The meditation assignment today has added a new twist. It asks to compare the motion of walking to your life and see what comes up for you.

When you stand still you feel balanced, weight evenly distributed and your equilibrium is solid. Think of your life. You are perhaps standing still, it feels solid and balanced on the surface. Trouble is, it probably isn’t possible to stand in one place forever. You get stiff, get bored, maybe grow roots that become hard to pull up or weeds grow to impair your view of what’s really going on. Your body is meant to be in motion and your body and soul want to grow outward.

Life is motion,development and change.

In order to move, you need to decide to upset the equilibrium. Change your situation. Change your life. That can be frightening and cause unbalance. When you shift your weight or change your direction, you become off balanced. Take another step and what do you observe? Your weight shifts, balance reestablishes itself. In that moment between two steps is an opportunity to once again find equilibrium. Moments between two steps, between two events and between two thoughts are all opportunity to connect with present. Recognize the moments exists and use them as opportunities to rest and renew.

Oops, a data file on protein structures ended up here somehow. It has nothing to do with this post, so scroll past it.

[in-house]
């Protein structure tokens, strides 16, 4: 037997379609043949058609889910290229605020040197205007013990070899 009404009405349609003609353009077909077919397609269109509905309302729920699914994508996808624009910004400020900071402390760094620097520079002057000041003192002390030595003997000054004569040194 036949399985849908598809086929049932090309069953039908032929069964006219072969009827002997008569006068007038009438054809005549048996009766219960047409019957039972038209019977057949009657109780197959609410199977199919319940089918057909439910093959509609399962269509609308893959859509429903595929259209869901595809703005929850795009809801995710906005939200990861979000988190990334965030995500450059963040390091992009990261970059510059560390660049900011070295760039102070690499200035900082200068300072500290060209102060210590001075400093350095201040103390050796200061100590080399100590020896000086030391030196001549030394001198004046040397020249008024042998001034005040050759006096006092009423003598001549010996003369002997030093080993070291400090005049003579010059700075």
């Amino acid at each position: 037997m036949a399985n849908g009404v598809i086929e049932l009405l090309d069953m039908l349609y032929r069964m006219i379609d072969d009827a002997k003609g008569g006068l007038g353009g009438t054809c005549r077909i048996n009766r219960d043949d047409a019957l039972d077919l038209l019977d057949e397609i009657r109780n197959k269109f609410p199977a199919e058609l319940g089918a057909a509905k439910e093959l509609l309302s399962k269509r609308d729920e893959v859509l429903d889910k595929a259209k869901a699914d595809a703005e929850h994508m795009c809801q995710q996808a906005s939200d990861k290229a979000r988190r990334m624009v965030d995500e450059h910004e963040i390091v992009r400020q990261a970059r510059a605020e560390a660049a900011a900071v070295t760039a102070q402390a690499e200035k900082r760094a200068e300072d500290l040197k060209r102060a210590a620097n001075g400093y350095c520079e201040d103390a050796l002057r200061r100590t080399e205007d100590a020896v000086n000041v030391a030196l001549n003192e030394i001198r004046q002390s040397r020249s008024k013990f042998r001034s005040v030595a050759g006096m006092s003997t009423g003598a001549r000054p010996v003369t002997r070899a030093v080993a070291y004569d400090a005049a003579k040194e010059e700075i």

The key is in the recognition of the moments. They can help you to unlock the door to your life. The path on the other side leads to freedom.

In the words of a great band called Shinedown, “The first step is the one you believe in. The second one might be profound”

I have loosely adapted the above from the writings of Yoga Path to Awareness. I hope you find it as meaningful and useful as I do.

Namaste

Midlife Sandwich

One thing our readers are sure to notice over the next few months is the different experiences Vanessa and I are having in our midlife journeys. While she’s experiencing all the ashram has to teach her, I’m at home learning lessons about caregiving at opposite ends of the life cycle.